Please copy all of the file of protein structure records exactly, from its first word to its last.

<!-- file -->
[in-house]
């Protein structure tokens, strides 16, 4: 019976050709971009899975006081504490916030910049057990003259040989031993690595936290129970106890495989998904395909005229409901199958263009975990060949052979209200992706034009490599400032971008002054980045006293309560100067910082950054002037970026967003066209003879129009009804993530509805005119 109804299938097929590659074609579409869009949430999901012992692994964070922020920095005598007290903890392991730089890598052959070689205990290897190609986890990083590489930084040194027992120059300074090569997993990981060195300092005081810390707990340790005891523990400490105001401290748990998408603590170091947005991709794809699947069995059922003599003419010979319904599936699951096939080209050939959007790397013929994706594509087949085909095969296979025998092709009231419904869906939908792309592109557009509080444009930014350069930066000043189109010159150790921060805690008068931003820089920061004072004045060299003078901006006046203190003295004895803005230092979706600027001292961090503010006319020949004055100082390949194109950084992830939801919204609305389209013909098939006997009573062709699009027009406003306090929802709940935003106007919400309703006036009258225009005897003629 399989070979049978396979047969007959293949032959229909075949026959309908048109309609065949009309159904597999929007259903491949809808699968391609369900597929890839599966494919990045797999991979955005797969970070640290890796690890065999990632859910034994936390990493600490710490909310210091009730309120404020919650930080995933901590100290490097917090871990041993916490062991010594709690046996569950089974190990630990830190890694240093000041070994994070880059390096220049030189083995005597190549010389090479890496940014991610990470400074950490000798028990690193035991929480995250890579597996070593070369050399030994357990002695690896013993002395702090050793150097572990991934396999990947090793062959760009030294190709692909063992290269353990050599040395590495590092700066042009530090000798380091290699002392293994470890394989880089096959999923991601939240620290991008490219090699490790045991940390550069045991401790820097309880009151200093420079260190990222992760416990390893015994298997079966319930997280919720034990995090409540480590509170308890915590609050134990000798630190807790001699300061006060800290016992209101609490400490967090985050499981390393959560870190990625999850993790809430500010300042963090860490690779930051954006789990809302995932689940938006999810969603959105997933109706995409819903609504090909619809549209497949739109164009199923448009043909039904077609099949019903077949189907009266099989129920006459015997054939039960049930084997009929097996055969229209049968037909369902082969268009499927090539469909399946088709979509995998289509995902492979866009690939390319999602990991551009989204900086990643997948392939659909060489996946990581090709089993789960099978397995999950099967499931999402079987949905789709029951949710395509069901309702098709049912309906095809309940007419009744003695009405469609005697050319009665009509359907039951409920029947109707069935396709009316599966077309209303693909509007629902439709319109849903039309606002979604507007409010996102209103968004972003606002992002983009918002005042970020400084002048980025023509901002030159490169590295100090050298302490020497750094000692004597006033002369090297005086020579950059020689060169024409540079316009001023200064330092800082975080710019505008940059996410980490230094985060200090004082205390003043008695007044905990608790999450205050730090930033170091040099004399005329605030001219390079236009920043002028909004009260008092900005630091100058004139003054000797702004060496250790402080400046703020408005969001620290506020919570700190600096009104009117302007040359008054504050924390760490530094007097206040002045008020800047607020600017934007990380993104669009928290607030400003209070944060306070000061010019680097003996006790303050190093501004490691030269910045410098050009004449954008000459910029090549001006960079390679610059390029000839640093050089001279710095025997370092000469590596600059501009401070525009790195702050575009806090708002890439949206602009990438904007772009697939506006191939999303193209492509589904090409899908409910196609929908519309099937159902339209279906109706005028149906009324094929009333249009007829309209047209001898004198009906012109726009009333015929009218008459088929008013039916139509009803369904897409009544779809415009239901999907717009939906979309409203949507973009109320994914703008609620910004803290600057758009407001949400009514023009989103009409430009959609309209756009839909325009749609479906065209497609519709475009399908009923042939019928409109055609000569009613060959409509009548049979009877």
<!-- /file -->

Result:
[in-house]
């Protein structure tokens, strides 16, 4: 019976050709971009899975006081504490916030910049057990003259040989031993690595936290129970106890495989998904395909005229409901199958263009975990060949052979209200992706034009490599400032971008002054980045006293309560100067910082950054002037970026967003066209003879129009009804993530509805005119 109804299938097929590659074609579409869009949430999901012992692994964070922020920095005598007290903890392991730089890598052959070689205990290897190609986890990083590489930084040194027992120059300074090569997993990981060195300092005081810390707990340790005891523990400490105001401290748990998408603590170091947005991709794809699947069995059922003599003419010979319904599936699951096939080209050939959007790397013929994706594509087949085909095969296979025998092709009231419904869906939908792309592109557009509080444009930014350069930066000043189109010159150790921060805690008068931003820089920061004072004045060299003078901006006046203190003295004895803005230092979706600027001292961090503010006319020949004055100082390949194109950084992830939801919204609305389209013909098939006997009573062709699009027009406003306090929802709940935003106007919400309703006036009258225009005897003629 399989070979049978396979047969007959293949032959229909075949026959309908048109309609065949009309159904597999929007259903491949809808699968391609369900597929890839599966494919990045797999991979955005797969970070640290890796690890065999990632859910034994936390990493600490710490909310210091009730309120404020919650930080995933901590100290490097917090871990041993916490062991010594709690046996569950089974190990630990830190890694240093000041070994994070880059390096220049030189083995005597190549010389090479890496940014991610990470400074950490000798028990690193035991929480995250890579597996070593070369050399030994357990002695690896013993002395702090050793150097572990991934396999990947090793062959760009030294190709692909063992290269353990050599040395590495590092700066042009530090000798380091290699002392293994470890394989880089096959999923991601939240620290991008490219090699490790045991940390550069045991401790820097309880009151200093420079260190990222992760416990390893015994298997079966319930997280919720034990995090409540480590509170308890915590609050134990000798630190807790001699300061006060800290016992209101609490400490967090985050499981390393959560870190990625999850993790809430500010300042963090860490690779930051954006789990809302995932689940938006999810969603959105997933109706995409819903609504090909619809549209497949739109164009199923448009043909039904077609099949019903077949189907009266099989129920006459015997054939039960049930084997009929097996055969229209049968037909369902082969268009499927090539469909399946088709979509995998289509995902492979866009690939390319999602990991551009989204900086990643997948392939659909060489996946990581090709089993789960099978397995999950099967499931999402079987949905789709029951949710395509069901309702098709049912309906095809309940007419009744003695009405469609005697050319009665009509359907039951409920029947109707069935396709009316599966077309209303693909509007629902439709319109849903039309606002979604507007409010996102209103968004972003606002992002983009918002005042970020400084002048980025023509901002030159490169590295100090050298302490020497750094000692004597006033002369090297005086020579950059020689060169024409540079316009001023200064330092800082975080710019505008940059996410980490230094985060200090004082205390003043008695007044905990608790999450205050730090930033170091040099004399005329605030001219390079236009920043002028909004009260008092900005630091100058004139003054000797702004060496250790402080400046703020408005969001620290506020919570700190600096009104009117302007040359008054504050924390760490530094007097206040002045008020800047607020600017934007990380993104669009928290607030400003209070944060306070000061010019680097003996006790303050190093501004490691030269910045410098050009004449954008000459910029090549001006960079390679610059390029000839640093050089001279710095025997370092000469590596600059501009401070525009790195702050575009806090708002890439949206602009990438904007772009697939506006191939999303193209492509589904090409899908409910196609929908519309099937159902339209279906109706005028149906009324094929009333249009007829309209047209001898004198009906012109726009009333015929009218008459088929008013039916139509009803369904897409009544779809415009239901999907717009939906979309409203949507973009109320994914703008609620910004803290600057758009407001949400009514023009989103009409430009959609309209756009839909325009749609479906065209497609519709475009399908009923042939019928409109055609000569009613060959409509009548049979009877």